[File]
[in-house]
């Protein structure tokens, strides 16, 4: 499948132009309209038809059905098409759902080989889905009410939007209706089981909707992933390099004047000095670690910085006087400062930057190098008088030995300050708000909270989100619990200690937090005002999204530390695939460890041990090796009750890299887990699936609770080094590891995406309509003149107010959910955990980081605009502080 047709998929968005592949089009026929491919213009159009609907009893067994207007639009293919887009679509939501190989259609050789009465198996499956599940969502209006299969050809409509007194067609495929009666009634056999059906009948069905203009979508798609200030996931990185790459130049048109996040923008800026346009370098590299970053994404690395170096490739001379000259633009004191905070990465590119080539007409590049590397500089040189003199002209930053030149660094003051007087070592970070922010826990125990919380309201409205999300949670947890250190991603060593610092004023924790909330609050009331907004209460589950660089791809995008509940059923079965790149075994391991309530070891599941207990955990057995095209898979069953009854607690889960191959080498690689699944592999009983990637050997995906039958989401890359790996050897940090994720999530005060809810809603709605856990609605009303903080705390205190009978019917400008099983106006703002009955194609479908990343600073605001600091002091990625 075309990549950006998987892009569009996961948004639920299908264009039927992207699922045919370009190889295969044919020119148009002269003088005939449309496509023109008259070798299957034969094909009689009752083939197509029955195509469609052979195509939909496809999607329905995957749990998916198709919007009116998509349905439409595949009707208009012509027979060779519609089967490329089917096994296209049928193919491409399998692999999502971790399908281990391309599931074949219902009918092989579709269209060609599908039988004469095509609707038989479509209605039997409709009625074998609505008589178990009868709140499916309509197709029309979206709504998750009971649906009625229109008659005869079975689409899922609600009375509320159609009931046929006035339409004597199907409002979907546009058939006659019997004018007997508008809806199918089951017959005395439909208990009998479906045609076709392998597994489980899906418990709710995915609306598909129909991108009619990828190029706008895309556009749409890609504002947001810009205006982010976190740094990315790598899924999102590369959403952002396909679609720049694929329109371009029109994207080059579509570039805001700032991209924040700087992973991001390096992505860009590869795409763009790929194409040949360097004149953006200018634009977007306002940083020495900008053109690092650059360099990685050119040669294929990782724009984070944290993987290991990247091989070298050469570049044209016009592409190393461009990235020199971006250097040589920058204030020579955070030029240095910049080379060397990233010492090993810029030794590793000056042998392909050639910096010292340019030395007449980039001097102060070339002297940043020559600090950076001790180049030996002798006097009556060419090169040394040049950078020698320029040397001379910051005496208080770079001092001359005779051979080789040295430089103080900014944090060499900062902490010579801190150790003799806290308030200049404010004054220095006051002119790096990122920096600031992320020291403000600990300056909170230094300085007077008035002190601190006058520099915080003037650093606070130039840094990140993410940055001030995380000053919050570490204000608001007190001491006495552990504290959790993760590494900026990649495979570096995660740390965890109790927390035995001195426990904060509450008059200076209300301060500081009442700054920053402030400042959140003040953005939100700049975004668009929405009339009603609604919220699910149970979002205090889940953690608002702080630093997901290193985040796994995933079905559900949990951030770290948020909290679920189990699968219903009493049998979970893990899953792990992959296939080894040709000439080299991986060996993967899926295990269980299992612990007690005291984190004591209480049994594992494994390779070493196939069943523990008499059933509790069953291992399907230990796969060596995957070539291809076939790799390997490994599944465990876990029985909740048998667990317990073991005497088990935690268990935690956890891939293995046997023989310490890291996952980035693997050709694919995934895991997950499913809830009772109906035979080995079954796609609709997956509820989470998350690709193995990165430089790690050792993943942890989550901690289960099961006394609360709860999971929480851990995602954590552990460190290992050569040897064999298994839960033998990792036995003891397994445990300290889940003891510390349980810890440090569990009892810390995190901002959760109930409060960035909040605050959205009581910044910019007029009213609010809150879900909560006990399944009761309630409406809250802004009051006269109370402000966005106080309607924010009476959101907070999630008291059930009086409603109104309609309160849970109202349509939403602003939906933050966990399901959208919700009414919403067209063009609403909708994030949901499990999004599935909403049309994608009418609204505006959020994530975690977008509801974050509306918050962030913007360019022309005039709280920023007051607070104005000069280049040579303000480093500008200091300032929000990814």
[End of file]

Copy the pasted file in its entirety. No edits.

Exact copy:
[in-house]
């Protein structure tokens, strides 16, 4: 499948132009309209038809059905098409759902080989889905009410939007209706089981909707992933390099004047000095670690910085006087400062930057190098008088030995300050708000909270989100619990200690937090005002999204530390695939460890041990090796009750890299887990699936609770080094590891995406309509003149107010959910955990980081605009502080 047709998929968005592949089009026929491919213009159009609907009893067994207007639009293919887009679509939501190989259609050789009465198996499956599940969502209006299969050809409509007194067609495929009666009634056999059906009948069905203009979508798609200030996931990185790459130049048109996040923008800026346009370098590299970053994404690395170096490739001379000259633009004191905070990465590119080539007409590049590397500089040189003199002209930053030149660094003051007087070592970070922010826990125990919380309201409205999300949670947890250190991603060593610092004023924790909330609050009331907004209460589950660089791809995008509940059923079965790149075994391991309530070891599941207990955990057995095209898979069953009854607690889960191959080498690689699944592999009983990637050997995906039958989401890359790996050897940090994720999530005060809810809603709605856990609605009303903080705390205190009978019917400008099983106006703002009955194609479908990343600073605001600091002091990625 075309990549950006998987892009569009996961948004639920299908264009039927992207699922045919370009190889295969044919020119148009002269003088005939449309496509023109008259070798299957034969094909009689009752083939197509029955195509469609052979195509939909496809999607329905995957749990998916198709919007009116998509349905439409595949009707208009012509027979060779519609089967490329089917096994296209049928193919491409399998692999999502971790399908281990391309599931074949219902009918092989579709269209060609599908039988004469095509609707038989479509209605039997409709009625074998609505008589178990009868709140499916309509197709029309979206709504998750009971649906009625229109008659005869079975689409899922609600009375509320159609009931046929006035339409004597199907409002979907546009058939006659019997004018007997508008809806199918089951017959005395439909208990009998479906045609076709392998597994489980899906418990709710995915609306598909129909991108009619990828190029706008895309556009749409890609504002947001810009205006982010976190740094990315790598899924999102590369959403952002396909679609720049694929329109371009029109994207080059579509570039805001700032991209924040700087992973991001390096992505860009590869795409763009790929194409040949360097004149953006200018634009977007306002940083020495900008053109690092650059360099990685050119040669294929990782724009984070944290993987290991990247091989070298050469570049044209016009592409190393461009990235020199971006250097040589920058204030020579955070030029240095910049080379060397990233010492090993810029030794590793000056042998392909050639910096010292340019030395007449980039001097102060070339002297940043020559600090950076001790180049030996002798006097009556060419090169040394040049950078020698320029040397001379910051005496208080770079001092001359005779051979080789040295430089103080900014944090060499900062902490010579801190150790003799806290308030200049404010004054220095006051002119790096990122920096600031992320020291403000600990300056909170230094300085007077008035002190601190006058520099915080003037650093606070130039840094990140993410940055001030995380000053919050570490204000608001007190001491006495552990504290959790993760590494900026990649495979570096995660740390965890109790927390035995001195426990904060509450008059200076209300301060500081009442700054920053402030400042959140003040953005939100700049975004668009929405009339009603609604919220699910149970979002205090889940953690608002702080630093997901290193985040796994995933079905559900949990951030770290948020909290679920189990699968219903009493049998979970893990899953792990992959296939080894040709000439080299991986060996993967899926295990269980299992612990007690005291984190004591209480049994594992494994390779070493196939069943523990008499059933509790069953291992399907230990796969060596995957070539291809076939790799390997490994599944465990876990029985909740048998667990317990073991005497088990935690268990935690956890891939293995046997023989310490890291996952980035693997050709694919995934895991997950499913809830009772109906035979080995079954796609609709997956509820989470998350690709193995990165430089790690050792993943942890989550901690289960099961006394609360709860999971929480851990995602954590552990460190290992050569040897064999298994839960033998990792036995003891397994445990300290889940003891510390349980810890440090569990009892810390995190901002959760109930409060960035909040605050959205009581910044910019007029009213609010809150879900909560006990399944009761309630409406809250802004009051006269109370402000966005106080309607924010009476959101907070999630008291059930009086409603109104309609309160849970109202349509939403602003939906933050966990399901959208919700009414919403067209063009609403909708994030949901499990999004599935909403049309994608009418609204505006959020994530975690977008509801974050509306918050962030913007360019022309005039709280920023007051607070104005000069280049040579303000480093500008200091300032929000990814």